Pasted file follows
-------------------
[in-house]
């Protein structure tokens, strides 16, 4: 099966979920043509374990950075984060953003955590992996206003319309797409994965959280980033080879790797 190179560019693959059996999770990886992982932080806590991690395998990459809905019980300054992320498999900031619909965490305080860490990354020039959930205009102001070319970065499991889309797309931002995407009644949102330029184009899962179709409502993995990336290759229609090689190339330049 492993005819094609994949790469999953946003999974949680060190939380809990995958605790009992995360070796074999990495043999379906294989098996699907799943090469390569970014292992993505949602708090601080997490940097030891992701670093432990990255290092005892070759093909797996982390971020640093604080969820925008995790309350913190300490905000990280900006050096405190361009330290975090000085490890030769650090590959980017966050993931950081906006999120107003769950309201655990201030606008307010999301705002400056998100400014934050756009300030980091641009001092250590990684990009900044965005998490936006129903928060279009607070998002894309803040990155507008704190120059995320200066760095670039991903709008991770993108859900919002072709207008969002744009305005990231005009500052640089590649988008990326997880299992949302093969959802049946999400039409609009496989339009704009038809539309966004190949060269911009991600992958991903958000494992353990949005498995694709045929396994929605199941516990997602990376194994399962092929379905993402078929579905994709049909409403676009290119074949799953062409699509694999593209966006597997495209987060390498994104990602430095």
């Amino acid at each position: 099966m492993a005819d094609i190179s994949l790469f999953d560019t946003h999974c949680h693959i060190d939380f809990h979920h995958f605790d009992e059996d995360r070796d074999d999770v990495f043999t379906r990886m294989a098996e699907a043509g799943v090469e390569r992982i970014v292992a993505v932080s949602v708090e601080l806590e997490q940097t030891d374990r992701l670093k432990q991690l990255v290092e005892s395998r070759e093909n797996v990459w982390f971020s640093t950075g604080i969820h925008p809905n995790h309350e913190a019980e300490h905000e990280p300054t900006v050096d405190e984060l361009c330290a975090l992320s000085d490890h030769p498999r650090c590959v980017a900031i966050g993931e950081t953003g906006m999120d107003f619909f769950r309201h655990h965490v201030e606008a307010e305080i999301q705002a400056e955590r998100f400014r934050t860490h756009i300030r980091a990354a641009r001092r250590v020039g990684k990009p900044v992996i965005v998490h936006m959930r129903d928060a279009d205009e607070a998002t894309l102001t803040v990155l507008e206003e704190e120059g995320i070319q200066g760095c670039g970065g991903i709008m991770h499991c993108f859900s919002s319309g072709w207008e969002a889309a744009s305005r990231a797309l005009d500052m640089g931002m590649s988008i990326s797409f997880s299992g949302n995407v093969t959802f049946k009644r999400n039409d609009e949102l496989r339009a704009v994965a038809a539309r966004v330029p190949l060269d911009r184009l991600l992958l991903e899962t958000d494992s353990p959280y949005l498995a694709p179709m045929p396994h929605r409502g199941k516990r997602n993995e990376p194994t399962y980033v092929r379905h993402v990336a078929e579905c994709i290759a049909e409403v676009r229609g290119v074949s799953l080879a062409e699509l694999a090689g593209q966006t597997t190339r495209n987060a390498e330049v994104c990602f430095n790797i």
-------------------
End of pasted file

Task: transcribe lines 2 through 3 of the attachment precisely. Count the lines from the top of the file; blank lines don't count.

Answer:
């Protein structure tokens, strides 16, 4: 099966979920043509374990950075984060953003955590992996206003319309797409994965959280980033080879790797 190179560019693959059996999770990886992982932080806590991690395998990459809905019980300054992320498999900031619909965490305080860490990354020039959930205009102001070319970065499991889309797309931002995407009644949102330029184009899962179709409502993995990336290759229609090689190339330049 492993005819094609994949790469999953946003999974949680060190939380809990995958605790009992995360070796074999990495043999379906294989098996699907799943090469390569970014292992993505949602708090601080997490940097030891992701670093432990990255290092005892070759093909797996982390971020640093604080969820925008995790309350913190300490905000990280900006050096405190361009330290975090000085490890030769650090590959980017966050993931950081906006999120107003769950309201655990201030606008307010999301705002400056998100400014934050756009300030980091641009001092250590990684990009900044965005998490936006129903928060279009607070998002894309803040990155507008704190120059995320200066760095670039991903709008991770993108859900919002072709207008969002744009305005990231005009500052640089590649988008990326997880299992949302093969959802049946999400039409609009496989339009704009038809539309966004190949060269911009991600992958991903958000494992353990949005498995694709045929396994929605199941516990997602990376194994399962092929379905993402078929579905994709049909409403676009290119074949799953062409699509694999593209966006597997495209987060390498994104990602430095």
């Amino acid at each position: 099966m492993a005819d094609i190179s994949l790469f999953d560019t946003h999974c949680h693959i060190d939380f809990h979920h995958f605790d009992e059996d995360r070796d074999d999770v990495f043999t379906r990886m294989a098996e699907a043509g799943v090469e390569r992982i970014v292992a993505v932080s949602v708090e601080l806590e997490q940097t030891d374990r992701l670093k432990q991690l990255v290092e005892s395998r070759e093909n797996v990459w982390f971020s640093t950075g604080i969820h925008p809905n995790h309350e913190a019980e300490h905000e990280p300054t900006v050096d405190e984060l361009c330290a975090l992320s000085d490890h030769p498999r650090c590959v980017a900031i966050g993931e950081t953003g906006m999120d107003f619909f769950r309201h655990h965490v201030e606008a307010e305080i999301q705002a400056e955590r998100f400014r934050t860490h756009i300030r980091a990354a641009r001092r250590v020039g990684k990009p900044v992996i965005v998490h936006m959930r129903d928060a279009d205009e607070a998002t894309l102001t803040v990155l507008e206003e704190e120059g995320i070319q200066g760095c670039g970065g991903i709008m991770h499991c993108f859900s919002s319309g072709w207008e969002a889309a744009s305005r990231a797309l005009d500052m640089g931002m590649s988008i990326s797409f997880s299992g949302n995407v093969t959802f049946k009644r999400n039409d609009e949102l496989r339009a704009v994965a038809a539309r966004v330029p190949l060269d911009r184009l991600l992958l991903e899962t958000d494992s353990p959280y949005l498995a694709p179709m045929p396994h929605r409502g199941k516990r997602n993995e990376p194994t399962y980033v092929r379905h993402v990336a078929e579905c994709i290759a049909e409403v676009r229609g290119v074949s799953l080879a062409e699509l694999a090689g593209q966006t597997t190339r495209n987060a390498e330049v994104c990602f430095n790797i």